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Health Risks

All chemical sterilants are designed to kill microorganisms and chemicals that kill microbes are hazardous to humans because of the shared biochemical design shared by all life on this planet. The key to toxicology is concentration; for example, the difference between the hypochlorite used in bleach and that used to chlorinate water is one of concentration. The former if ingested would be highly dangerous and would at a minimum necessitate a trip to the emergency room, whereas the lower dosage used in the production of safe drinking water has arguably contributed the most significant advance to human health in the last millennium. 

The chemical sterilants fall into two main chemical categories that describe their modes of sterilization and conversely their modes of toxicity. The two groups are the alkylating agents such as ethylene oxide and the oxidizing agents such as Hydrogen Peroxide and Ozone. The alkylating agents cause numerous symptoms upon exposure, including irritation and adverse reproductive effects. However, EtO is classified by IARC as a known human carcinogen, and is listed in the RTECS database as a mutagen and tumorigen resulting from its ability to alkylate DNA. The concentration at which the risk of these latter effects becomes significant is much lower than the concentration needed for primary irritation and other direct action symptoms, and the exposure levels are set much lower than even the odor threshold (see table below).

The oxidizing agents tend to act as primary irritants if exposed to humans resulting in irritation to the eyes upon exposure to the gas or vapor, nose and mouth through inhalation and skin upon contact with the liquid (hydrogen peroxide solution). Because the oxidants are mainly irritants, symptoms of their exposure usually develop quickly and the exposure levels are set based upon their irritant properties.

All of today’s chemical sterilants have been heavily studied and safe exposure limits have been developed for these chemicals that depend upon the timescale of the exposure. The National Institute for Occupational Safety and Health (NIOSH) has established Immediately Dangerous to Life and Health (IDLH) exposure limits. These provide the concentration that will either cause injury within a short term exposure or cause symptoms such as watering eyes that will impede escape within 30 minutes of exposure. From the table below it can be seen that the IDLH values for ethylene oxide is 700 ppm, Hydrogen Peroxide is 75 ppm, and ozone is 5 ppm. In terms of acute symptoms of exposure, Ozone is by far the most severe, followed by Hydrogen Peroxide and lastly Ethylene Oxide.

Comparative Toxicities of the Sterilant Gases

Sterilant

OSHA 8 Hr TWA PEL (ppm)

OSHA 15 Min TWA PEL (Excursion Limit)

NIOSH IDLH (Immediately Dangerous to Life & Health)

Odor Threshold

Ethylene Oxide

1.0

5 ppm

700

700 ppm

Hydrogen Peroxide Gas Plasma

1.0

n/a

75

None found, estimated at 100 to 200 ppm

Ozone

0.1

n/a

5

0.0005-0.5 ppm

Another important exposure limit is the eight hour time weighted average. The Occupational Safety and Health Administration (OSHA) values were based on the 8 hour threshold limit values developed by the American Conference of Government and Industrial Hygienists (ACGIH). These chemical exposure limits are intended to provide an exposure rate whereby most employees can safely be safely exposed to the chemical for 8 hours a day, five days a week, continuously without significant adverse effect. The original OSHA PEL for EtO was 50 ppm, but this was reduced to 1 ppm in the mid 1980s once EtO became a suspected human carcinogen. Similarly, the OSHA short term 15 minute time weighted average exposure limit for EtO (excursion limit) was set to 5 ppm because EtO was a suspected human carcinogen.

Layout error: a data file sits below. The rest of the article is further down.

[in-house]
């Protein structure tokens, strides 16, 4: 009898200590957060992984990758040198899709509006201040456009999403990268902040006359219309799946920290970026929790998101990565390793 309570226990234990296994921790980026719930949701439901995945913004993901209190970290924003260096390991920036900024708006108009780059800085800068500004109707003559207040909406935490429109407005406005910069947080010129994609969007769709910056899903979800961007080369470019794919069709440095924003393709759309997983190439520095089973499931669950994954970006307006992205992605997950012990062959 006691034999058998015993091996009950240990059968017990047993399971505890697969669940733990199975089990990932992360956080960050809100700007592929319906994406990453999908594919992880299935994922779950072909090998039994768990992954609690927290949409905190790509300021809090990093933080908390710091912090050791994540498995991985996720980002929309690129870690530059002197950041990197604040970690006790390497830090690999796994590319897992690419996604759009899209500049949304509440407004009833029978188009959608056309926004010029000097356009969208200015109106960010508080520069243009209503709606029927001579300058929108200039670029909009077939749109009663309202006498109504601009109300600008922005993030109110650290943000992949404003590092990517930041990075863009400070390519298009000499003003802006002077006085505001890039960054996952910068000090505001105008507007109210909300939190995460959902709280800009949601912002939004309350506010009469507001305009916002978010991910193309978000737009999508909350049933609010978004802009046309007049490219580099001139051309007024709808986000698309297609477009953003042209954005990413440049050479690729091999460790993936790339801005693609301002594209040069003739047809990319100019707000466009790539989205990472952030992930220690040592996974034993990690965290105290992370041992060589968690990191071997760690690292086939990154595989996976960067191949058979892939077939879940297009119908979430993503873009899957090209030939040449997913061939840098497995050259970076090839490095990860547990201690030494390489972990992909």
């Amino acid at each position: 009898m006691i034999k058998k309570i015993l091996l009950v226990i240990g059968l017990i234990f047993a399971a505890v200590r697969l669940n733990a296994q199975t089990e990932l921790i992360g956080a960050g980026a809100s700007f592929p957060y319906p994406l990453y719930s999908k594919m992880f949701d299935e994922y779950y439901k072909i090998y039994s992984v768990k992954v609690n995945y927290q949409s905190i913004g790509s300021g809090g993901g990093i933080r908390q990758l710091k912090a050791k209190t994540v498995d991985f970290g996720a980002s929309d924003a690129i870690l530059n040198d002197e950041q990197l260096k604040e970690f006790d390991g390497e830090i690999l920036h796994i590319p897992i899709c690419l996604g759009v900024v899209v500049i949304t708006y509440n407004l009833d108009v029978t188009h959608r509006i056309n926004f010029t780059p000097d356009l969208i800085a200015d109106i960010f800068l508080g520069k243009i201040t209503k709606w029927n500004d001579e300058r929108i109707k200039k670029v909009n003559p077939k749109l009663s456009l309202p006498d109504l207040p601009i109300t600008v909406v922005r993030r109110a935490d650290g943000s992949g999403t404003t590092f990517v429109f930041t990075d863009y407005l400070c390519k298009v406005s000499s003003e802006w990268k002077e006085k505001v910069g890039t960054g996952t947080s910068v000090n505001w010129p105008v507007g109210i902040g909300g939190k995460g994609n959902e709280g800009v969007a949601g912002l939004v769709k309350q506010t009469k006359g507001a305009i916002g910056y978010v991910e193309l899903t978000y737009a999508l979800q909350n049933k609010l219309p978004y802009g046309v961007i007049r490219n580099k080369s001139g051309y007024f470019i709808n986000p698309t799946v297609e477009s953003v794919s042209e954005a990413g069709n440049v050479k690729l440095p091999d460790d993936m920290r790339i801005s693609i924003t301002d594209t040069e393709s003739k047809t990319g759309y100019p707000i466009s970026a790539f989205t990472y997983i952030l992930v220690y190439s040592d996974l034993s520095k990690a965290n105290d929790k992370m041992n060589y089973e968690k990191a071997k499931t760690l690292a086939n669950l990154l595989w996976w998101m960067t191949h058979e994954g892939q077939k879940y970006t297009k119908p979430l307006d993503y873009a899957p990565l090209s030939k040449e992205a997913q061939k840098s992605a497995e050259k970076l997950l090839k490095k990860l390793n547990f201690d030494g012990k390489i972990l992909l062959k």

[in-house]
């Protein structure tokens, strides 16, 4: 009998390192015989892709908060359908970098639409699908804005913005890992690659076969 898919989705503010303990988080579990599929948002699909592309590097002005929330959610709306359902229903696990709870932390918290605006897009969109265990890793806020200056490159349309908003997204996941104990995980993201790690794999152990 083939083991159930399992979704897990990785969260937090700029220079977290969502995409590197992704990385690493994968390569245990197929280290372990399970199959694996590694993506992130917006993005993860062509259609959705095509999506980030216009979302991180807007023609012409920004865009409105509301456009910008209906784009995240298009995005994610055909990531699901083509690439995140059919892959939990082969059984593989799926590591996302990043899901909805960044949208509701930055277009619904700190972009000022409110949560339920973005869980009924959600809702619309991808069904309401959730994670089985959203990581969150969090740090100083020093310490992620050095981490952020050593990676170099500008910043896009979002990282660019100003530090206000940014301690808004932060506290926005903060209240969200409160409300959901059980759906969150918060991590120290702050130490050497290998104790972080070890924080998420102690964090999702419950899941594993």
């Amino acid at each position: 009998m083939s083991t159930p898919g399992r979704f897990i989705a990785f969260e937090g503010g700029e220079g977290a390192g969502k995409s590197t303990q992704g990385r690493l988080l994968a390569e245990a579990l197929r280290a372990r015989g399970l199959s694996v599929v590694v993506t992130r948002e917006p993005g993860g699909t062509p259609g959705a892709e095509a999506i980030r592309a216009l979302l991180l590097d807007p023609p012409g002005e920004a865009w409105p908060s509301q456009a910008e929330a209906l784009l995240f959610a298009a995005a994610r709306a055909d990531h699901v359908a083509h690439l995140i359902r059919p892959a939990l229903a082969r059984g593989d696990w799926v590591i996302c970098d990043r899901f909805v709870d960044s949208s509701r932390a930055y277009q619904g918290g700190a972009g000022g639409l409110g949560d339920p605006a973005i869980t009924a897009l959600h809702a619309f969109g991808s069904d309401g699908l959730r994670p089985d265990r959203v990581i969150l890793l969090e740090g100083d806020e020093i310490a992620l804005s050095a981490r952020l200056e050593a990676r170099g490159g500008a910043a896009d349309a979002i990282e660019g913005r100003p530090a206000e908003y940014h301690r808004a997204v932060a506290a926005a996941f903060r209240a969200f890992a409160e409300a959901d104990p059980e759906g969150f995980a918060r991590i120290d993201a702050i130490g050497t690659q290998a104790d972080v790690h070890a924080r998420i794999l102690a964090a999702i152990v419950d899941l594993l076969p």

The eight hour PEL thus represents an exposure limit that should provide a safe work environment based on chemical toxicity and injury as well as longer term risks from cancer etc. The PEL for Eton and Hydrogen Peroxide is similar, 1.0 ppm for both gases. The eight hour PEL for Ozone is only 0.1 ppm, one tenth that of EtO and Hydrogen Peroxide.

Since the OSHA 1910.1047 standard for EtO was issued, EtO has been reclassified as a known human carcinogen by the International Agency for Research on Cancer (IARC). To date there is no convincing evidence of carcinogenicity of Hydrogen Peroxide in humans, though the IARC lists it as a suspected animal carcinogen. Ozone is not believed to have carcinogenic activity.

Many government agencies have issued reports about the health hazards of the sterilant gases. Some useful summaries included the Agency for Toxic Substances and Disease Registry on the Medical Management Guidelines for Hydrogen Peroxide and Ethylene Ooxide and the Canadian Centre for Occupational Health and Safety has discussed the hazards of exposure to Ozone. Exposure to extremely low concentrations of ozone initially increases the reactivity of the airways to other inhaled substances and causes an inflammatory response in the respiratory tissue. E.g after only ~0.1 ppm. This response occurs almost immediately following exposure to ozone and persists for at least 18 hours. Other symptoms observed following acute exposures to 0.25-0.75 ppm include cough, shortness of breath, tightness of the chest, a feeling of an inability to breathe (dyspnea), dry throat, wheezing, headache and nausea.

Both NIOSH and OSHA have web pages devoted to the hazards and safe use of Ethylene Oxide

 

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